These finding were robust to the number of bins used to divide the time window or the phase range and to the length of the time window T within which the neural response was considered. We varied both parameters independently (Fig. 3E, Supplemental Fig. S1) and found that the phase-partitioned code provided good discrimination performance regardless of whether the time window T was shorter (e.g. 80 ms) or longer (e.g. 320 ms) than a typical cycle of the slow rhythm used to derive the phase (the median cycle length of the 4–8 Hz band was 182 ms across sites).

We also investigated how the information carried by phase-partitioned code depends on the specific frequency band used to derive the phase. Previous work has suggested that stimulus specific information in auditory cortical field potentials is highest for low (<8 Hz) frequency oscillations [20], [33], [38], [39]. We found that this also holds in the present setting, where the oscillatory phase is used to partition longer spike trains into stimulus-specific response patterns. Specifically, we computed the ratio of the decoding performance in the phase-partitioned response relative to the information in the spike count when considering different frequency bands (Fig. 3F). The performance gain in the phase-partitioned code relative to the spike count was largest when deriving the phase from theta-band oscillations (2–6 Hz), mean ratio 2.58±0.38 and was significantly smaller when using e.g. beta (14–18 Hz, ratio 1.34±0.1, t-test p<10−5) or higher (26–30 Hz, ratio 1.1±0.08, p<10−6) frequency bands. This result was independent of the specific choice of filters used to derive the frequency band (Supplemental Fig. S2A).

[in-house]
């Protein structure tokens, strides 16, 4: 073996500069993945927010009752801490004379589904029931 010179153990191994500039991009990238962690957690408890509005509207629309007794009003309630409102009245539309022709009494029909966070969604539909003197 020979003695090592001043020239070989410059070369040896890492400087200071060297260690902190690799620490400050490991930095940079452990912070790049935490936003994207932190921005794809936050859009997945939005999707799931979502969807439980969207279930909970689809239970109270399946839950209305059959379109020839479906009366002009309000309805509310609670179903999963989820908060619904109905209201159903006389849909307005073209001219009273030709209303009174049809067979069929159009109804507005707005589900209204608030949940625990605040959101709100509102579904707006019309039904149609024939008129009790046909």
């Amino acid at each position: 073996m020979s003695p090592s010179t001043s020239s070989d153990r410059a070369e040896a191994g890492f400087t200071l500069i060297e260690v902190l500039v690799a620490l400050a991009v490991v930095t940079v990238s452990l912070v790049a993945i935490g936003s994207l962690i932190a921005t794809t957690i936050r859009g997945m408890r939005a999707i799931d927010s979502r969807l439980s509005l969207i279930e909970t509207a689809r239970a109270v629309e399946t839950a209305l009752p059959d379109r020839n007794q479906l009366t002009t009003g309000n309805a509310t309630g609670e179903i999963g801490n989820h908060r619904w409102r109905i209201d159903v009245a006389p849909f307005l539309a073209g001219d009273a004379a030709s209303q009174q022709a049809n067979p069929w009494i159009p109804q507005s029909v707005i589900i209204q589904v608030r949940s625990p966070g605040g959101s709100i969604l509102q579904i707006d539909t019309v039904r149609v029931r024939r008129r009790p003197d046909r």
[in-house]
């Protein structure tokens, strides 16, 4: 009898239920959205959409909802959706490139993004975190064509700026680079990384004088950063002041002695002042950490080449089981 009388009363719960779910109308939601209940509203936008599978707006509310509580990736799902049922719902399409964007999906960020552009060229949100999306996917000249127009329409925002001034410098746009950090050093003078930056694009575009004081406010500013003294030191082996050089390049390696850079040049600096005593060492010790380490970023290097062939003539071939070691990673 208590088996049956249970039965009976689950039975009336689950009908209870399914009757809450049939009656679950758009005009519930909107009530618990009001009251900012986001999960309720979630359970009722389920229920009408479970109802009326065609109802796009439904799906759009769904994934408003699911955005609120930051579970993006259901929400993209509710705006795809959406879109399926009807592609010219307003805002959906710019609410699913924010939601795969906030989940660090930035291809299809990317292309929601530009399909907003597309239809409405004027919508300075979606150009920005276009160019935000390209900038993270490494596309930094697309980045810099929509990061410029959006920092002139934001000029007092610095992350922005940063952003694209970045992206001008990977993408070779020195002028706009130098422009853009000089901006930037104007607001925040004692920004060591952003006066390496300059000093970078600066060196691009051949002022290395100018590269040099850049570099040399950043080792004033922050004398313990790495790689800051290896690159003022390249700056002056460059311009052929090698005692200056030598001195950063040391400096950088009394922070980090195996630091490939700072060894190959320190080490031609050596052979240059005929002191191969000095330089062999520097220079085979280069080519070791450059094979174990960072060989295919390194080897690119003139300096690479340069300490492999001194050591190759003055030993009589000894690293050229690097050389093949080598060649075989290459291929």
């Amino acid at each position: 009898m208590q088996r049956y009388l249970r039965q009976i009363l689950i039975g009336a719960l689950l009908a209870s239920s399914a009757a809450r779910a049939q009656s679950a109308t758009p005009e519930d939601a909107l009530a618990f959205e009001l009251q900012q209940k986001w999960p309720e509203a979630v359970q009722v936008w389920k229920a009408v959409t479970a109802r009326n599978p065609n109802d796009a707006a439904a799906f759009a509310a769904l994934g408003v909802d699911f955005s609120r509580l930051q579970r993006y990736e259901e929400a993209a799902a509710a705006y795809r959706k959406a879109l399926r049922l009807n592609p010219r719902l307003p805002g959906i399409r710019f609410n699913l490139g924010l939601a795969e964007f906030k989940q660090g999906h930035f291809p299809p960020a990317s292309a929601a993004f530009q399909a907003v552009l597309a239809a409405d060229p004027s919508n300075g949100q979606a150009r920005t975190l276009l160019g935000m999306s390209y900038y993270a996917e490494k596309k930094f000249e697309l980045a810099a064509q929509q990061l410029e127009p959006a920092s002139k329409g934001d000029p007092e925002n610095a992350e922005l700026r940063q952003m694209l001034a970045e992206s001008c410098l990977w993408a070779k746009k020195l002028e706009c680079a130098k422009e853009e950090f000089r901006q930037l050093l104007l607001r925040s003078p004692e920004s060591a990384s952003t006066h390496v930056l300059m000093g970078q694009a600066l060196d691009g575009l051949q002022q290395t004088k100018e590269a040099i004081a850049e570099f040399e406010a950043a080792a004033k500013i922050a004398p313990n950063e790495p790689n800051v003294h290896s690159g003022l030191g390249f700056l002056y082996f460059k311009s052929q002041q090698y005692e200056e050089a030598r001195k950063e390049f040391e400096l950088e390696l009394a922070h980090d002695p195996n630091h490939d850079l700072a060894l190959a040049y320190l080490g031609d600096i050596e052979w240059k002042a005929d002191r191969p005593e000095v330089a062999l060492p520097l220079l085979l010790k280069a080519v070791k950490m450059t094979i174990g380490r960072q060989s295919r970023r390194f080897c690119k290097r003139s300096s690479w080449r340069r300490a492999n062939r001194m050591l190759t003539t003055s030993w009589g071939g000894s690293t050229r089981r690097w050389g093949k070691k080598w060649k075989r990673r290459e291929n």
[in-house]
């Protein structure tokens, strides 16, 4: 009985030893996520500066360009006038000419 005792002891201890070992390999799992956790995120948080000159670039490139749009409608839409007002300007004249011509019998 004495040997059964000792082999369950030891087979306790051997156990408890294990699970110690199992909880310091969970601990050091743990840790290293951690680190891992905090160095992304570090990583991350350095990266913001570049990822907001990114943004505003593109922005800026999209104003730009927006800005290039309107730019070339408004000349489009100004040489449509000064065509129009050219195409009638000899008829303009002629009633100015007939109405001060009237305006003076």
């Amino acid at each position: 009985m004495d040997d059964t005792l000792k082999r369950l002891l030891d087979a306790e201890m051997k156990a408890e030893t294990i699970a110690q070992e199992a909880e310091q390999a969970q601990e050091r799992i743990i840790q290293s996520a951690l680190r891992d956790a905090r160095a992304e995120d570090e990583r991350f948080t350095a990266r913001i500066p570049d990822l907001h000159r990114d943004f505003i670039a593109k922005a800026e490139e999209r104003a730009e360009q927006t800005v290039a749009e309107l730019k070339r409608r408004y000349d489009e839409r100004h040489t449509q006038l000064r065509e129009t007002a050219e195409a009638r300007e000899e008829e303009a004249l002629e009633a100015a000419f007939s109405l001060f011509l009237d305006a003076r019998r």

Comparison of partitioning schemes on visual cortical data

To test the validity of these findings in a different sensory modality, we repeated the above analysis on data recorded in primary visual cortex during the presentation of commercial color movies (37 responsive neurons recorded from 37 recording sites in four animals). The example data in Fig. 4A illustrate the selectivity of each code for a set of scene epochs extracted from the long (several minutes) video presentation. As for the auditory data, we found that partitioning spike trains using theta range (2–6 Hz) oscillation phase provided significantly better decoding performance than obtained from the spike count (T = 160 ms, 8 bins; spike count: 17.9±0.4%, phase-partitioned code: 23.6±0.7%; paired t-test p<10−8; n = 37 units; Fig. 4B). The difference in decoding performance between partitioning based on phase and stimulus-locked time-bins was quantitatively small, though significant (time-partitioned code: 24.8±0.9%; p<0.05). Still, the excess information in the phase-partitioned code over the spike count was nearly that of the excess information in the time-partitioned code (96±2%). Hence, in this dataset partitioning by the oscillation phase provides a code that is nearly as informative as partitioning using stimulus-locked time bins.